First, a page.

Remember When: Remembering Lewis and Eliza Cait

Published 8:00 am Saturday, April 21, 2018

Another obit email, this one about friend Lewis Hawkins.

An acquaintance, really, but if you knew him, he made you feel like he was your friend. I have known Lewis since I retired and rejoined my Baptist church here. A tall, quiet man, he was also a straight arrow Christian citizen. I’m sure his late wife Georgie would have had him no other way! Now they are together forever…

Whenever they came to McDonald’s, I would go over to their booth and visit with Georgie while Lewis ordered and picked up their breakfast. She never lost her dry wit as she held up her end of our conversations.    

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I cannot get that color photo of Eliza Caitlyn Millwood, shown with her obit email from Petty, out of my mind for long. “Eliza Cait” was only 10, and had lived a full and purposeful life already, but to have it end so early was just too much for this old heart.

I still get a lump and tear up even as I try to write this. No, I never met her. But I have to realize that, like my nephew Steve, she had accomplished whatever her Lord had set for her to do here, so it was time to call her home.  

The “carpenter Gothic” Church of the Transfiguration in Saluda has been an inspiration to me since I first saw it. I had turned up its street, admiring its setting among large dogwoods, before getting glimpses of the building itself. It really does look like I think a church ought to look!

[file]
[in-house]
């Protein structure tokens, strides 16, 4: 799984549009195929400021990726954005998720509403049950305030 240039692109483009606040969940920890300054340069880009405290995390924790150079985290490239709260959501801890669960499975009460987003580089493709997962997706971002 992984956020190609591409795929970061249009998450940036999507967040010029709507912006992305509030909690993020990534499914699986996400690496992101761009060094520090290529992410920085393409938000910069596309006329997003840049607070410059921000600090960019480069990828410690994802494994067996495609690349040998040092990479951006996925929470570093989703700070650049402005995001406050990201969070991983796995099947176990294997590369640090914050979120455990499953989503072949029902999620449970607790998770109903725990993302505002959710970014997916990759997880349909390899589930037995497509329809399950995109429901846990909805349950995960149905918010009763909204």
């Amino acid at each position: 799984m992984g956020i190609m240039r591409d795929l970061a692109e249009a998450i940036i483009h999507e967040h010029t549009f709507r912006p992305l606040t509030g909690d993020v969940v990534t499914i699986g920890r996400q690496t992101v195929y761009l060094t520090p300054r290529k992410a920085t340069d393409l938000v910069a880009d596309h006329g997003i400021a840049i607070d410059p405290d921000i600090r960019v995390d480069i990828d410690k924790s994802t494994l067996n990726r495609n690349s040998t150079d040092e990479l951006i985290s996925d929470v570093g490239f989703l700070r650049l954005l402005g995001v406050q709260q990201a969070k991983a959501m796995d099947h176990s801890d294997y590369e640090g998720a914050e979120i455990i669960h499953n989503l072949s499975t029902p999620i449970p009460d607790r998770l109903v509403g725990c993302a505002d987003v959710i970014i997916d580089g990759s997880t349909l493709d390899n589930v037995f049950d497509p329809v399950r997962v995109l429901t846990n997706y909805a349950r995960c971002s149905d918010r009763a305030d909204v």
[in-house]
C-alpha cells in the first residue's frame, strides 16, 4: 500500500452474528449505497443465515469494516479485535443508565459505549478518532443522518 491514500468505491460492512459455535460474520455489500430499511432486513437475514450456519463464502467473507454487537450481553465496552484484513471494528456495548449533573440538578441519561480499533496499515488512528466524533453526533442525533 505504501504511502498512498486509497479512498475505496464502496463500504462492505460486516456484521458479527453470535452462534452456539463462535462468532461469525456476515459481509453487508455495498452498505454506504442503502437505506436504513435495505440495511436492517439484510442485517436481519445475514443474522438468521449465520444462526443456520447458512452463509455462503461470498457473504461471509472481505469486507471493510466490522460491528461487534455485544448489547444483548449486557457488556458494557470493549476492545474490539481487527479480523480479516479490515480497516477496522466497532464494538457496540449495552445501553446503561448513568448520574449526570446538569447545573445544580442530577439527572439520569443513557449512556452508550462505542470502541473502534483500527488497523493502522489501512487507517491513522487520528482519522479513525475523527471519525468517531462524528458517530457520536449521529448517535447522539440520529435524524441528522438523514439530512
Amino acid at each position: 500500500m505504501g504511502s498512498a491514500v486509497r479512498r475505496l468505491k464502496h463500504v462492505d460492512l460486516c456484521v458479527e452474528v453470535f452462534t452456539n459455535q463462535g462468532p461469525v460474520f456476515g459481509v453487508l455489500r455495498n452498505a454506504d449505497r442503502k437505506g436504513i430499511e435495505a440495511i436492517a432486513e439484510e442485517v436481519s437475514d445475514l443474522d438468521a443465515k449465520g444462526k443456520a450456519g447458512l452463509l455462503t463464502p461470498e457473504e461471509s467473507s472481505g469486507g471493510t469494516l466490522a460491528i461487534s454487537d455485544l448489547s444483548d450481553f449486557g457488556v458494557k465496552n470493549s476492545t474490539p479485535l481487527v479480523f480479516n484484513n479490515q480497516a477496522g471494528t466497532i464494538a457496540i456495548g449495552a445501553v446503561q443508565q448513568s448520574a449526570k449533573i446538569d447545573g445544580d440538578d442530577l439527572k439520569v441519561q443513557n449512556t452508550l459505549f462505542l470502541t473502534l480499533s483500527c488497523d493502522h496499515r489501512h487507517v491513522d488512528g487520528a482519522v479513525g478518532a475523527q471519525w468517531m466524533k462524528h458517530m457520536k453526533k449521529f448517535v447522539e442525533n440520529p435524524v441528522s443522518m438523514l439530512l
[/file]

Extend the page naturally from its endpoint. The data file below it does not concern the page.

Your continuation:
I got to study its interior as I attended funeral services of friends there. No, it is not the Washington Cathedral, built of the finest marble and other durable materials over more than a century, but the modest wooden structure is actually some 20 years older than the Cathedral!

The Saluda church was fashioned perhaps more lovingly by its first priest and his parishioners. That story is part of its inspirational aspect for this designer-builder of my dream house when I retired. 

I delight in sharing my story of trying to decide whether to be an architect or an aeronautical engineer. I was drawing house plans and airplanes from age 9, when a relative taught me how to make scale drawings. I reversed the plans for our house back then when suggested by Aunt Mildred.

I drew plans for the Presbyterian manse from sketches by Matt O’Shields, and saw it built by J.S. “Dick” Kell exactly as I had drawn it! Pretty good stuff for a 17-year-old…

But using part of my summer earnings at the lumber yard to learn to fly airplanes swayed me toward airplane design. I had secured an interview with Tryon architect Arthur Laidler Jones, which caused me to apply to the North Carolina State School of Design. Too poor for college, I was able to enlist in the Air Force by selecting my tech school before going in.

There, I met a great architect friend, Jack Blackwood, who had completed four years at Auburn, and was making beautiful drawings for shoring up the sagging wooden trusses in the World War II-era hangars.

So, I was accepted again at NC State, intending to use the Korean GI Bill. However, the airplane bug was biting harder, so I went that route because I knew of only two kinds of architects: rich, or starving.

I never got rich designing airplanes, but I did not starve either! Got my name on some pretty great airplanes, too — the Boeing 747 (still in production after some 50 years) and the F-18 Super Hornet, now being flown by the Navy’s Blue Angels.